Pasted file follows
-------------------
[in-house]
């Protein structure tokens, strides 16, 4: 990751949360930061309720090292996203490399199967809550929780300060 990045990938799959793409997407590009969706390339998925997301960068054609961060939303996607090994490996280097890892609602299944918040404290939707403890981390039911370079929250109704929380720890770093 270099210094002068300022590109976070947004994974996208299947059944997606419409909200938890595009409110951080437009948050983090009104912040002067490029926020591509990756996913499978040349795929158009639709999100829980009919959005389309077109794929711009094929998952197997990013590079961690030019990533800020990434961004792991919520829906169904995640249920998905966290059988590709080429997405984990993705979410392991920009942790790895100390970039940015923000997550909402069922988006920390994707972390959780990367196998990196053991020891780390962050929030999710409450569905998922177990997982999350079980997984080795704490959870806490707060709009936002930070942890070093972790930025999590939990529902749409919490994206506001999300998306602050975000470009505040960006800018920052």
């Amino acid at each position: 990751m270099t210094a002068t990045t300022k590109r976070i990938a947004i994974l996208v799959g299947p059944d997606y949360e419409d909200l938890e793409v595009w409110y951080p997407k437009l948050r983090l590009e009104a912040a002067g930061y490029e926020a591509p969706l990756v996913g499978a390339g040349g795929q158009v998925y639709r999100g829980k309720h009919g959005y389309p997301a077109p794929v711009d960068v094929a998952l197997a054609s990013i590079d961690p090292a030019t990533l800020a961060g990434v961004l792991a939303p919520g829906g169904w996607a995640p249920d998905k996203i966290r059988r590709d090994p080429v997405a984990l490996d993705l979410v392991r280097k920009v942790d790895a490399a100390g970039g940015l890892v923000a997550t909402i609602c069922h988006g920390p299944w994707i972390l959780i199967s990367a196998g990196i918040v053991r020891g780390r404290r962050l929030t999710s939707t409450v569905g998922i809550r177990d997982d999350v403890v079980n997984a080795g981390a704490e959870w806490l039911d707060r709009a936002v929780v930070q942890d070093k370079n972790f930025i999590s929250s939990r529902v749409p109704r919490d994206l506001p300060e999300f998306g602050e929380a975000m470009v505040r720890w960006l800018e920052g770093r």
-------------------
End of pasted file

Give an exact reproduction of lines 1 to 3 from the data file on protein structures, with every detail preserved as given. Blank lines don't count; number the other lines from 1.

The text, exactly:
[in-house]
């Protein structure tokens, strides 16, 4: 990751949360930061309720090292996203490399199967809550929780300060 990045990938799959793409997407590009969706390339998925997301960068054609961060939303996607090994490996280097890892609602299944918040404290939707403890981390039911370079929250109704929380720890770093 270099210094002068300022590109976070947004994974996208299947059944997606419409909200938890595009409110951080437009948050983090009104912040002067490029926020591509990756996913499978040349795929158009639709999100829980009919959005389309077109794929711009094929998952197997990013590079961690030019990533800020990434961004792991919520829906169904995640249920998905966290059988590709080429997405984990993705979410392991920009942790790895100390970039940015923000997550909402069922988006920390994707972390959780990367196998990196053991020891780390962050929030999710409450569905998922177990997982999350079980997984080795704490959870806490707060709009936002930070942890070093972790930025999590939990529902749409919490994206506001999300998306602050975000470009505040960006800018920052």
């Amino acid at each position: 990751m270099t210094a002068t990045t300022k590109r976070i990938a947004i994974l996208v799959g299947p059944d997606y949360e419409d909200l938890e793409v595009w409110y951080p997407k437009l948050r983090l590009e009104a912040a002067g930061y490029e926020a591509p969706l990756v996913g499978a390339g040349g795929q158009v998925y639709r999100g829980k309720h009919g959005y389309p997301a077109p794929v711009d960068v094929a998952l197997a054609s990013i590079d961690p090292a030019t990533l800020a961060g990434v961004l792991a939303p919520g829906g169904w996607a995640p249920d998905k996203i966290r059988r590709d090994p080429v997405a984990l490996d993705l979410v392991r280097k920009v942790d790895a490399a100390g970039g940015l890892v923000a997550t909402i609602c069922h988006g920390p299944w994707i972390l959780i199967s990367a196998g990196i918040v053991r020891g780390r404290r962050l929030t999710s939707t409450v569905g998922i809550r177990d997982d999350v403890v079980n997984a080795g981390a704490e959870w806490l039911d707060r709009a936002v929780v930070q942890d070093k370079n972790f930025i999590s929250s939990r529902v749409p109704r919490d994206l506001p300060e999300f998306g602050e929380a975000m470009v505040r720890w960006l800018e920052g770093r």